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  1. #1
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    Problem sealing Ritchey tire with Stan's NoTubes

    I've got a pair of Ritchey Evolution 2.1 tires that I attempted to seal this weekend with Stan's NoTubes. This is the first time i've ever used the prodcut. I'm trying it on a pair of NoTubes ZTR355 rims with the yellow tape. I can get the tires to inflate with no problems. But when I try to seal the tire to the rim by shaking the rim as shown in the video, I still get a ton of bubbles coming up. I used 1 1/2 scoops of the sealent. I've tried shaking the tire about 6-8 times, letting it sit for 15-20 minutes, and still don't see any noticable difference.

    Is getting the product to work just a matter of persistence? Or could I be doing something wrong? (definitely a possibility!)
    Last edited by pronghorn; 03-31-2008 at 10:30 AM.

  2. #2
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    Yes, it can sometimes take days to get them to seal properly, but it is REALLY worth the wait. Do the shaking thing and let the tire sit on one side then the other over a period of hours/days. Check your breads with soapy water once they start to seal up. Don't go riding until they are all nicely sealed up.
    It can seem like it'll never seal, but be persistant and you'll be rewarded eventually.
    Cheers,
    Steve

  3. #3
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    after inflating to 60 psi or set and do a bit of wiggling, grab a round garbage can(or something so they sit perfectly flat) so the goop has time to seat along the seam. if they dont seat right away leave em like this for a few hours on each side.

    After that try one more 60psi fill up and you should be set. The

  4. #4
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    I've found a few things to be helpful...with Stan's rims you are not sealing the bead to a rubber strip right??? but just to the metal rim lip?

    Assuming that, then it should be similar to my experience mounting non-UST tires on a UST rim with Stan's.

    First, use a lot more Stan's to initially seal a new setup than you use subsequently. I put a minimum of 2 full scoops in there (4 oz?). The extra is needed because you have so much to seal that first time.

    Second, make sure that you've properly shaken the bottle before pouring your sealant. The sealing particles in the mixture are heavy and sink to the bottom very quickly. You shake well, turn upside down and shake again, then quickly pour. This is key or else your sealant won't seal.

    Third, pump the pressure up really high while sealing as the escaping air will help to force more sealant in to those smaller areas that otherwise would take longer to get sealed.

    Just do it over and over again. A few times I've been unable to get a good seal only to have the problem solved right away upon adding another 2 oz. of sealant.

  5. #5
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    Thanks a lot for the advice! I haven't had a chance to get back to the tires yet to hopefully complete the setup, but will do this weekend. Once more question: other than being able to tell where the leaks are, what role does the soap and water play in the sealing? Any?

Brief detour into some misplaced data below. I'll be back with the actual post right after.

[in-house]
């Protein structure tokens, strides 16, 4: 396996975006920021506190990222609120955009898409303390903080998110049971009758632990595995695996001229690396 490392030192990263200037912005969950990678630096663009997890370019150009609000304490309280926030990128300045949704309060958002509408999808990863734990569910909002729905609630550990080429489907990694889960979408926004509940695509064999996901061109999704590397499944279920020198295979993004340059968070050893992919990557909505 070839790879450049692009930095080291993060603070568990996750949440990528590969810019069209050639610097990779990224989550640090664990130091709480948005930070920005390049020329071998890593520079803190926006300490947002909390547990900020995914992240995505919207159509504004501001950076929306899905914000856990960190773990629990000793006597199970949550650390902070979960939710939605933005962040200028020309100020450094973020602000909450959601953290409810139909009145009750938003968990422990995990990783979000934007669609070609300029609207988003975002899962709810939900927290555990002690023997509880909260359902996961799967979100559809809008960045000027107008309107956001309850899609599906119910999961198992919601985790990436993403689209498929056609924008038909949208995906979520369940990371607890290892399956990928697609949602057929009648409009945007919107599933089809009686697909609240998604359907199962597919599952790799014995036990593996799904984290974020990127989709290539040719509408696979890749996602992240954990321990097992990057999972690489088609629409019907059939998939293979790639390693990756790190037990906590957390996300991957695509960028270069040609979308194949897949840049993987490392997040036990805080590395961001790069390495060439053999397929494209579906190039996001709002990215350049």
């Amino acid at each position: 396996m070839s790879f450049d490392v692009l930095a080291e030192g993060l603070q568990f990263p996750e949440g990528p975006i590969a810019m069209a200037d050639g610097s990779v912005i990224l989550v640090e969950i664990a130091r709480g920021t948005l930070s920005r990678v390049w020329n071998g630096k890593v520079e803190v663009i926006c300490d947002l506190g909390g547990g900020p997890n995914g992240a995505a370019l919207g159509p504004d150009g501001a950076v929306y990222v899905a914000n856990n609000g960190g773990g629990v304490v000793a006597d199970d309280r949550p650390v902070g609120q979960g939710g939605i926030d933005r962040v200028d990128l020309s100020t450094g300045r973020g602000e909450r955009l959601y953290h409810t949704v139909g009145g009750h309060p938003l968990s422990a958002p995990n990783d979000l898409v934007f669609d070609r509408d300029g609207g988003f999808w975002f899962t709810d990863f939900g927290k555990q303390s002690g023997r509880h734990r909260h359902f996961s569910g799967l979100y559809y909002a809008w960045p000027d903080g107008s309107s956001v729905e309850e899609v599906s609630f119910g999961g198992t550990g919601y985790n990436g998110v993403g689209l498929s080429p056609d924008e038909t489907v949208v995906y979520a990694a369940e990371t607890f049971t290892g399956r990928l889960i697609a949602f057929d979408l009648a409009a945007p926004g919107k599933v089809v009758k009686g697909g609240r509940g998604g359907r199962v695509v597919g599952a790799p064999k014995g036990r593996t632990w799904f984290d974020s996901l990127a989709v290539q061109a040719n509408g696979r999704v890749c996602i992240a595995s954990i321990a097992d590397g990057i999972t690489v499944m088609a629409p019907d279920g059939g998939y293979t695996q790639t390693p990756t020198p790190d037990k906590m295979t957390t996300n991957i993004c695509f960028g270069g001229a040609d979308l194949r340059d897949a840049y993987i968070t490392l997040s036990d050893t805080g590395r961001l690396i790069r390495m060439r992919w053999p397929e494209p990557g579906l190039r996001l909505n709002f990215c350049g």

6. #6
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    Yes, i'm not using the rubber rim strip, but beading the tire to the metal rim.

    Stan's video's are definitely helpful, but it seemed a bit strange to me how many people have said to shake the rim and let it sit for an hour or two for the sealent to do its work. Stan makes it sound as if only a few minutes are necessary. I actually sent him an email, and this was his response:
    Inflate the tire to 35psi then shake the tire like I do in this movie but only for a few seconds. Then lay the tire flat like I do. Let is sit just a few minuets then repeat. Do this until you have all areas sealed they will seal. No need to let the tire sit for more than a few seconds or a minuet. By then the sealant would have run down in the sidewall

  7. #7
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    I don't think letting it sit for a long time like that has much value...that is unless you have tires with a porous casing and you see that it's seeping out of the sidewalls of the tire. These are slow leaks that could benefit from some time.
    The main area of seal is along the bead and that happens fairly quick.

    I would argue that Stan's advice of 35 psi would take longer to properly seal than 60psi.

    I also get to a certain point and then I find the biggest leak and turn the wheel and shake so as to target that particular spot (@ 5-10seconds) then move on to the next noticable spot. After that I just give the whole wheel a shaking all around (@ 60 seconds total).

    Sitting for hours isn't needed.
    I have also noticed that once sealed when I leave the tire overnight it might be completely deflated. When I inflate it again, there are no apparent leaks. After 2-3 days of doing this it usually stops and holds the seal as well as tubed tires.

    The value of the soap and water in the process is that it cuts down on friction of the rubber bead to the metal rim and allows the bead to seat more quickly and more thoroughly making the initial inflation and sealing much easier and quicker. My first and second time didn't use this method, but my 3rd wheelset did and it was very much easier.

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